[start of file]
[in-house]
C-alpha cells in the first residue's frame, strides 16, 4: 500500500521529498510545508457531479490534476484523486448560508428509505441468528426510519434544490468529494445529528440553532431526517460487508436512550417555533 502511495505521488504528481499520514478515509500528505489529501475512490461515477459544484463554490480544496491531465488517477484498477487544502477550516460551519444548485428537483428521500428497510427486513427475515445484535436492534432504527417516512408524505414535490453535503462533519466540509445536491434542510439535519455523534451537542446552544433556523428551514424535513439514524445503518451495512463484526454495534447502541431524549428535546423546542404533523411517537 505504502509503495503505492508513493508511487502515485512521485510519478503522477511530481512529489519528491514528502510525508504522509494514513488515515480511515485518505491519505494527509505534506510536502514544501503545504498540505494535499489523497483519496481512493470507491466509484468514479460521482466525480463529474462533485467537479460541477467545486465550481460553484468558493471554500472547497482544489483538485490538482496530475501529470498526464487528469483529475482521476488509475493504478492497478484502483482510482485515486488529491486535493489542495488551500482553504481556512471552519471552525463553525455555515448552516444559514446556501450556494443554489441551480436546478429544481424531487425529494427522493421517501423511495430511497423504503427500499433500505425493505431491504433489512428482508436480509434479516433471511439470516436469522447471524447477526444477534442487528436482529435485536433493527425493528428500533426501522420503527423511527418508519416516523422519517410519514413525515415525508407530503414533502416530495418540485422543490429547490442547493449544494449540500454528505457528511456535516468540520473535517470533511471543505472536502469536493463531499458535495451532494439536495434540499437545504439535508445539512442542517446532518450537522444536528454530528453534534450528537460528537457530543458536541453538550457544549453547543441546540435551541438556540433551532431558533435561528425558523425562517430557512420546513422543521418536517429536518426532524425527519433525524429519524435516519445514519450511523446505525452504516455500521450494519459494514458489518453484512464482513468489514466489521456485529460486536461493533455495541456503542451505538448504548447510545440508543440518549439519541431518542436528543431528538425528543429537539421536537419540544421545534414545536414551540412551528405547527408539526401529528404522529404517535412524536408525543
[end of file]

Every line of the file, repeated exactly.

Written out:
[in-house]
C-alpha cells in the first residue's frame, strides 16, 4: 500500500521529498510545508457531479490534476484523486448560508428509505441468528426510519434544490468529494445529528440553532431526517460487508436512550417555533 502511495505521488504528481499520514478515509500528505489529501475512490461515477459544484463554490480544496491531465488517477484498477487544502477550516460551519444548485428537483428521500428497510427486513427475515445484535436492534432504527417516512408524505414535490453535503462533519466540509445536491434542510439535519455523534451537542446552544433556523428551514424535513439514524445503518451495512463484526454495534447502541431524549428535546423546542404533523411517537 505504502509503495503505492508513493508511487502515485512521485510519478503522477511530481512529489519528491514528502510525508504522509494514513488515515480511515485518505491519505494527509505534506510536502514544501503545504498540505494535499489523497483519496481512493470507491466509484468514479460521482466525480463529474462533485467537479460541477467545486465550481460553484468558493471554500472547497482544489483538485490538482496530475501529470498526464487528469483529475482521476488509475493504478492497478484502483482510482485515486488529491486535493489542495488551500482553504481556512471552519471552525463553525455555515448552516444559514446556501450556494443554489441551480436546478429544481424531487425529494427522493421517501423511495430511497423504503427500499433500505425493505431491504433489512428482508436480509434479516433471511439470516436469522447471524447477526444477534442487528436482529435485536433493527425493528428500533426501522420503527423511527418508519416516523422519517410519514413525515415525508407530503414533502416530495418540485422543490429547490442547493449544494449540500454528505457528511456535516468540520473535517470533511471543505472536502469536493463531499458535495451532494439536495434540499437545504439535508445539512442542517446532518450537522444536528454530528453534534450528537460528537457530543458536541453538550457544549453547543441546540435551541438556540433551532431558533435561528425558523425562517430557512420546513422543521418536517429536518426532524425527519433525524429519524435516519445514519450511523446505525452504516455500521450494519459494514458489518453484512464482513468489514466489521456485529460486536461493533455495541456503542451505538448504548447510545440508543440518549439519541431518542436528543431528538425528543429537539421536537419540544421545534414545536414551540412551528405547527408539526401529528404522529404517535412524536408525543